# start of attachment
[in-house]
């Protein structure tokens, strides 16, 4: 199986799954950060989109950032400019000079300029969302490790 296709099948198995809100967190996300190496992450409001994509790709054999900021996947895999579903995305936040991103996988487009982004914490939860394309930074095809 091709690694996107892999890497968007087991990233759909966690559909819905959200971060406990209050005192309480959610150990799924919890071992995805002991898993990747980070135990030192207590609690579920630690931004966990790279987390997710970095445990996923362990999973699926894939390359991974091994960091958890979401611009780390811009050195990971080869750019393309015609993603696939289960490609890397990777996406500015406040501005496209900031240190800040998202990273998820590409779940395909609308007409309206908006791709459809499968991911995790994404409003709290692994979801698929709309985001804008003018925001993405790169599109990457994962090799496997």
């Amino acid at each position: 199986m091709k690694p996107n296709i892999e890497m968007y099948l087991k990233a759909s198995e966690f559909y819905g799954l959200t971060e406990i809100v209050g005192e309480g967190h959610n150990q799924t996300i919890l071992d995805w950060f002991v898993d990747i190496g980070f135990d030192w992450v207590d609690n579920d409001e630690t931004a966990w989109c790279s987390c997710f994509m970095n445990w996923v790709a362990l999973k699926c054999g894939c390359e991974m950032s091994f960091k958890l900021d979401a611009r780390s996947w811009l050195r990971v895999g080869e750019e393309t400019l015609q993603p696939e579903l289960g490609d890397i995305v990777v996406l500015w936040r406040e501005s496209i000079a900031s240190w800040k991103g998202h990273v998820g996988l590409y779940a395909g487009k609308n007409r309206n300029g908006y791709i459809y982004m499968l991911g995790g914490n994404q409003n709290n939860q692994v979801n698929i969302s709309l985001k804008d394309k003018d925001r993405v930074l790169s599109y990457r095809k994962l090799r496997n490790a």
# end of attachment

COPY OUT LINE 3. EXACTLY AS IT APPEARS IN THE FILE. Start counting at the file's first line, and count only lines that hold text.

């Amino acid at each position: 199986m091709k690694p996107n296709i892999e890497m968007y099948l087991k990233a759909s198995e966690f559909y819905g799954l959200t971060e406990i809100v209050g005192e309480g967190h959610n150990q799924t996300i919890l071992d995805w950060f002991v898993d990747i190496g980070f135990d030192w992450v207590d609690n579920d409001e630690t931004a966990w989109c790279s987390c997710f994509m970095n445990w996923v790709a362990l999973k699926c054999g894939c390359e991974m950032s091994f960091k958890l900021d979401a611009r780390s996947w811009l050195r990971v895999g080869e750019e393309t400019l015609q993603p696939e579903l289960g490609d890397i995305v990777v996406l500015w936040r406040e501005s496209i000079a900031s240190w800040k991103g998202h990273v998820g996988l590409y779940a395909g487009k609308n007409r309206n300029g908006y791709i459809y982004m499968l991911g995790g914490n994404q409003n709290n939860q692994v979801n698929i969302s709309l985001k804008d394309k003018d925001r993405v930074l790169s599109y990457r095809k994962l090799r496997n490790a």